North Dakota’s only abortion clinic is likely gearing up for the final day

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FARGO, ND — North Dakota’s only abortion clinic is preparing for what could be its last day of performing procedures, with an induction ban set to take effect Thursday that will likely require patients to travel hundreds of miles to receive care while waiting for the clinic to move across the border to Minnesota.

Unless a judge intervenes, the Red River Women’s Clinic

will provide abortion services on Wednesday and then close. Owner Tammi Kromenaker is building a new clinic in Moorhead, Minnesota with the help of nearly $1 million raised through GoFundMe.

Kromenaker did not say when the new clinic will open and she did not respond to messages on Tuesday. Planned Parenthood said it could perform abortions at its own Moorhead facility to fill the void if needed, but it’s unclear if that will happen.

Once North Dakota’s ban goes into effect, the closest abortion clinics will be in Minneapolis and Duluth, Minnesota, about a four-hour drive from Fargo, and Billings, Montana, nearly four hours from the western border of North Dakota.

Destini Spaeth, the volunteer leader of an independent group that helps fund abortions in North Dakota, is exploring temporary solutions until the Moorhead Clinic opens. This could include help paying for trips to Minnesota and Montana.

“Having to cross state lines and be treated and talked about like a criminal in your home state and forced to travel elsewhere, pleading for care, desperate for care,” said Spaeth, a spokesperson for the North fund. Dakota Women In Need. “It must be so traumatic.”

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Red River Women’s Clinic


Kristi Wolff, executive director of the North Dakota Women’s Network, said the women’s advocacy group always refers people to the Red River Women’s Clinic or to a doctor “if that’s what is needed.” Wolff said she’s fielded numerous calls from women showing “a lot of uncertainty, desperation and anger” about what lies ahead.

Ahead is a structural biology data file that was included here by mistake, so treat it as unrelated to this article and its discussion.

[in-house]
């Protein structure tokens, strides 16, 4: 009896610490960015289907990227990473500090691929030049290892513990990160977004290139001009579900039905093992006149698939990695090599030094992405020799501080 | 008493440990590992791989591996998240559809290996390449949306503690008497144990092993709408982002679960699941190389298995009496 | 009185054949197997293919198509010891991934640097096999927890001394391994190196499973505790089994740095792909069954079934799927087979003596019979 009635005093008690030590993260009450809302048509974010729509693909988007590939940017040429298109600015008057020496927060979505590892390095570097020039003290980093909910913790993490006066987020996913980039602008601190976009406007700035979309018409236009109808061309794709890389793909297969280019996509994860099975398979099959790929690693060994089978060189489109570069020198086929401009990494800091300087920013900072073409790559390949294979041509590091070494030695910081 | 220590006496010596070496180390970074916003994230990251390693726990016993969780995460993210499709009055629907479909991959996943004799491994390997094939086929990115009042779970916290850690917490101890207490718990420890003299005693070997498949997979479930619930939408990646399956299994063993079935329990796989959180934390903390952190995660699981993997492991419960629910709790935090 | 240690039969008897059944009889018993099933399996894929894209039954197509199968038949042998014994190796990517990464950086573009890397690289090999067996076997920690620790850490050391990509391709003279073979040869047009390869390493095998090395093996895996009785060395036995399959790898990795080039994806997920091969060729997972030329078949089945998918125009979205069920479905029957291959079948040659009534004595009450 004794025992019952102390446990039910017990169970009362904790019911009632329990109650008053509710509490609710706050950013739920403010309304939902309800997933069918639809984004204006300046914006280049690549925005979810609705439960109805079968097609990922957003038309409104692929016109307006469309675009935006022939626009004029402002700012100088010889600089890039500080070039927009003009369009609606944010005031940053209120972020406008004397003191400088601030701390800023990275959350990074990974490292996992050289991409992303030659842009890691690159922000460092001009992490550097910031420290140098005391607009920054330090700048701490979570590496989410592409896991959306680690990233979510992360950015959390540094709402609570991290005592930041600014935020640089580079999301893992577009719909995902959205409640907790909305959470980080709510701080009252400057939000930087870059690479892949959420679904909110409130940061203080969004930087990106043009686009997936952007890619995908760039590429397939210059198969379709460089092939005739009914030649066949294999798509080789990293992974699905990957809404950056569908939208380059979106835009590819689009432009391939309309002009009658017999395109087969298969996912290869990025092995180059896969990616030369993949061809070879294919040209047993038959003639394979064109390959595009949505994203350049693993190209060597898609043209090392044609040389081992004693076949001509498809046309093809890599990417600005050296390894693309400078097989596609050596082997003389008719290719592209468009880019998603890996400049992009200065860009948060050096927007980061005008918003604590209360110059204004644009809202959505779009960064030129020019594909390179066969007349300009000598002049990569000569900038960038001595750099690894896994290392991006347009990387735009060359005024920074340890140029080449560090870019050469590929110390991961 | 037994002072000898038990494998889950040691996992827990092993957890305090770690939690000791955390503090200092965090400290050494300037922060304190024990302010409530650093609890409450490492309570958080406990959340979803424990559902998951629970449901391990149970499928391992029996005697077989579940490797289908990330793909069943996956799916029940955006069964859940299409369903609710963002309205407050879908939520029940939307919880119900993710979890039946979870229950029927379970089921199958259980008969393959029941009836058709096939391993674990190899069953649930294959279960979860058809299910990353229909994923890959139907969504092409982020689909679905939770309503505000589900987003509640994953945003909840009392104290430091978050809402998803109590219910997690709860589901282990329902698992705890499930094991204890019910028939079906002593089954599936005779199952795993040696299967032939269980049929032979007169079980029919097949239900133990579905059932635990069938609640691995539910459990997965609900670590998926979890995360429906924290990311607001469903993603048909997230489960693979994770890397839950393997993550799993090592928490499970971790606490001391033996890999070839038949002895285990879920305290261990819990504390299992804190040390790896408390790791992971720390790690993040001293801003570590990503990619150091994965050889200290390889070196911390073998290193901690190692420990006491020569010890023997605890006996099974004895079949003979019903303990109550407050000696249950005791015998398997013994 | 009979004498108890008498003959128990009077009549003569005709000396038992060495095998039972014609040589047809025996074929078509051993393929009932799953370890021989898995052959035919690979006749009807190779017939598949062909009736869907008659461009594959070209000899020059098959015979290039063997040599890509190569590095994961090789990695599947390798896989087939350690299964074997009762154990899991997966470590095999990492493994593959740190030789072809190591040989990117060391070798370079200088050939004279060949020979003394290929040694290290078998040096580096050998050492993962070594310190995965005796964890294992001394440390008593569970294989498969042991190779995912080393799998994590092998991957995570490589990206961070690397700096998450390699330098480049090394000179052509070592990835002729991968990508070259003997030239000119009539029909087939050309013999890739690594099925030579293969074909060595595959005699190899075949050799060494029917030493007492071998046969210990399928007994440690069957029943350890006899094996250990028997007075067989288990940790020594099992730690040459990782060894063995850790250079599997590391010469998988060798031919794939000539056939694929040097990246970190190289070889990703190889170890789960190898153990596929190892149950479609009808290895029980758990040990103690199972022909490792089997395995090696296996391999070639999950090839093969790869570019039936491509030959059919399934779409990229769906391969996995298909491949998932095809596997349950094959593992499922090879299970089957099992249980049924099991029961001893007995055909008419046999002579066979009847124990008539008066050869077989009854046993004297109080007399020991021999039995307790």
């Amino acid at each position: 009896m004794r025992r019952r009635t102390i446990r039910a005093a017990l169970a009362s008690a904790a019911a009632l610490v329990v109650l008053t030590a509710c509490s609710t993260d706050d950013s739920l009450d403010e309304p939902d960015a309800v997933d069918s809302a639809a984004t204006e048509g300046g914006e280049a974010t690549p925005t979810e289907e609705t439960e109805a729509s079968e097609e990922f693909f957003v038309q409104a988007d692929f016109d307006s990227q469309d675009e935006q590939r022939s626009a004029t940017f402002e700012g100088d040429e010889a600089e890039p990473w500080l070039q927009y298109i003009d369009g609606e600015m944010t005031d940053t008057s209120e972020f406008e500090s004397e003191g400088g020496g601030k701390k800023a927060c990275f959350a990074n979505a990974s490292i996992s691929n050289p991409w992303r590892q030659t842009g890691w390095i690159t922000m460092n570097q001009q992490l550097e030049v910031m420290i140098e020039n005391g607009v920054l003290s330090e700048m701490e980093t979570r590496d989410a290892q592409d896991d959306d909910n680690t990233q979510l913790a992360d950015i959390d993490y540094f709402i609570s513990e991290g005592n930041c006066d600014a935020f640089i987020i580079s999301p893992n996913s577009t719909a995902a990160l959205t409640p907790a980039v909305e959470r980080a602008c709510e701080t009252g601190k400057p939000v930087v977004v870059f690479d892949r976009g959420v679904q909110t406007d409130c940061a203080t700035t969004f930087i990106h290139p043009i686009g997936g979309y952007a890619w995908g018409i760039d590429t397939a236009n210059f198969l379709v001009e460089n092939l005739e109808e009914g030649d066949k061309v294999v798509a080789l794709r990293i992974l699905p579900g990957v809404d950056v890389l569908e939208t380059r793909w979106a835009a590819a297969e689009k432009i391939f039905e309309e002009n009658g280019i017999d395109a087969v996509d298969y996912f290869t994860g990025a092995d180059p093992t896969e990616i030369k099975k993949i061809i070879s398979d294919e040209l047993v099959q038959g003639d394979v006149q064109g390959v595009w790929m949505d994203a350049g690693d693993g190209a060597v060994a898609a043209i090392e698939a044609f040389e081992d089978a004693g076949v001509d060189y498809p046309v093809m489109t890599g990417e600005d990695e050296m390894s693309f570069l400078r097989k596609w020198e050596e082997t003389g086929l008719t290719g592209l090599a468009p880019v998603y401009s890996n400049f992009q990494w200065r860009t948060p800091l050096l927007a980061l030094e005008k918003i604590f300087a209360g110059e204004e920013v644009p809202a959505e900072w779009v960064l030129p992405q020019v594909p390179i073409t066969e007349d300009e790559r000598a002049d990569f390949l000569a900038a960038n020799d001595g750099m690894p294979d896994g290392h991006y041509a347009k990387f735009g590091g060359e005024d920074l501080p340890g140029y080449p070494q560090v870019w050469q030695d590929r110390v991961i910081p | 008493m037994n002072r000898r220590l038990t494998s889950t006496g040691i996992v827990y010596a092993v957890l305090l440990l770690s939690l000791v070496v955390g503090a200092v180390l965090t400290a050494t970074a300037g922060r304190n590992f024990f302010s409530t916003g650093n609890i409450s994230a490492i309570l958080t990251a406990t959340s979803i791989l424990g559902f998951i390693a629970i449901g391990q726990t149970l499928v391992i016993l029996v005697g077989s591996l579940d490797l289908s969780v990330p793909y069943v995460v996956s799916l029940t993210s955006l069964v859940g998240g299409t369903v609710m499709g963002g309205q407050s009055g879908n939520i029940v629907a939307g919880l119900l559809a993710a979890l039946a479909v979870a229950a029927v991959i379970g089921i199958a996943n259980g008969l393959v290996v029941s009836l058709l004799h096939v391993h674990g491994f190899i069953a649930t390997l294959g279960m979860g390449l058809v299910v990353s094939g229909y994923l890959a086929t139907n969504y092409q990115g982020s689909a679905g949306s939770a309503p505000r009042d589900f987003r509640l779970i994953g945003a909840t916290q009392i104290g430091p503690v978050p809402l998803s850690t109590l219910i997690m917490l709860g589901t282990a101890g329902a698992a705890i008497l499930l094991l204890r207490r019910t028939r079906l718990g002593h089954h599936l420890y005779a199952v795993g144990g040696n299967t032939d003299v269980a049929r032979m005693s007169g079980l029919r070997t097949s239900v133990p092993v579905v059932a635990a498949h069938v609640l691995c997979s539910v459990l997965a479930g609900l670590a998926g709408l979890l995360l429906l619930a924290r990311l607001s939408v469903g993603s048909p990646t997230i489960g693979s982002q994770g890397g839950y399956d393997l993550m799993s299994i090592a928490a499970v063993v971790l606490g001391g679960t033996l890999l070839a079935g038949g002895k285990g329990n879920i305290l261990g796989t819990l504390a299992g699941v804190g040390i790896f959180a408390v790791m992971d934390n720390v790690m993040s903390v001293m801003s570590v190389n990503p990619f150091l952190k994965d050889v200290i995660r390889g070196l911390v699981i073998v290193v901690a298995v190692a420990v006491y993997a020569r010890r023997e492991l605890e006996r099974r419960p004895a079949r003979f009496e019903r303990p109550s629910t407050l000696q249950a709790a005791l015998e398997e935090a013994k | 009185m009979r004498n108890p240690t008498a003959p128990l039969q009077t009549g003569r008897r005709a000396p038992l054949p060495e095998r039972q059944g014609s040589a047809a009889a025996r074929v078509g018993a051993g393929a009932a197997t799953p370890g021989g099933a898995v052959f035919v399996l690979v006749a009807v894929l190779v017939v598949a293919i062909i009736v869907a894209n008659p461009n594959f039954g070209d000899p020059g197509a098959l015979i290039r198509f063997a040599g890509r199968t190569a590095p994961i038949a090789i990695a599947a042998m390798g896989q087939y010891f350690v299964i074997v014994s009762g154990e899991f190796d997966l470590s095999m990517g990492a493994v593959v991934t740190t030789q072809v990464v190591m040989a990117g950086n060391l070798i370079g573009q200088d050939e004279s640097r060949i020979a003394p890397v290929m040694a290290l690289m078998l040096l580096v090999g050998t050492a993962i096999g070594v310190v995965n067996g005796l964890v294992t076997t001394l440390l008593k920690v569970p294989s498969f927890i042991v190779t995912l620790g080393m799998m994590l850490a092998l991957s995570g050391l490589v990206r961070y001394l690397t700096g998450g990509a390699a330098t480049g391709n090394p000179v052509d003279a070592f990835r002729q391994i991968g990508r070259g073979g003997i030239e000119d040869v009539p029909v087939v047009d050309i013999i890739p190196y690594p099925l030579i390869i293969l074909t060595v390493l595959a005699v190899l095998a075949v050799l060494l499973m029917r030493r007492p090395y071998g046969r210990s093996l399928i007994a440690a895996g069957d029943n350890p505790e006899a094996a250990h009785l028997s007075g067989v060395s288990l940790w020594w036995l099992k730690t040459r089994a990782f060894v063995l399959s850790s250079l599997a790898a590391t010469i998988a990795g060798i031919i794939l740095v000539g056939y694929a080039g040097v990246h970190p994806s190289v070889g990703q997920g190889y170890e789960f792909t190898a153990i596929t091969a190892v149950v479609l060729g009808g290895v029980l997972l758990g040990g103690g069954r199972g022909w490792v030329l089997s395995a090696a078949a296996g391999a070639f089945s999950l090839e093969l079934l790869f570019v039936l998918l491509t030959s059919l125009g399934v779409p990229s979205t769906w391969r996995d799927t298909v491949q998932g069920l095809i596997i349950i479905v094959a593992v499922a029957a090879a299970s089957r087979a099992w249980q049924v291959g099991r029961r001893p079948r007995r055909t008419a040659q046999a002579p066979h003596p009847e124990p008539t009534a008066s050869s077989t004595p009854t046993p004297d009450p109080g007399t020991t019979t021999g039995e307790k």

“If there’s no clinic operating in North Dakota, women will have to travel farther,” Wolff said. “To do that, they have to have the resources for adequate transportation, you know, money for gas, childcare, time off, they need all of those things. To have to do that , just accessing health care is unacceptable.”

The clinic is suing in state court to block the trigger law, which was passed years ago to take effect if the U.S. Supreme Court overturns Roe v. Wade establishing a right to abortion. The lawsuit argues that a ban would violate the state constitution. He also argues that Attorney General Drew Wrigley prematurely started the 30-day countdown for the law to come into force.

“I’m not holding my breath for an injunction,” Spaeth said. “I think we’re preparing for tomorrow to be the last clinic day in North Dakota for a while.”

The first abortion clinic in Fargo opened in 1981, in a two-story house that was over 70 years old. It was the site of intense protests in the early 1990s sparked by a nationwide group that locked in cars, trees, street signs and other objects. The clinic moved to its current location in downtown Fargo in 1998.

While the move to Moorhead will add a few miles to the Dakotas’ patients, it will also mean the weekly group of anti-abortion protesters won’t travel much further. Some of them called Wednesday’s scheduled Fargo finale bittersweet and said they would return to duty when the new clinic opens.

McKenzie McCoy, executive director of North Dakota Right To Life, said she’s “thrilled the clinic is closing,” but isn’t blind to the fact that the clinic is reopening a few miles away.

“So we’re going to continue to drive across Minnesota to love these women and show that, you know, we’re here for you no matter the decision, but there really are other solutions,” she said. .

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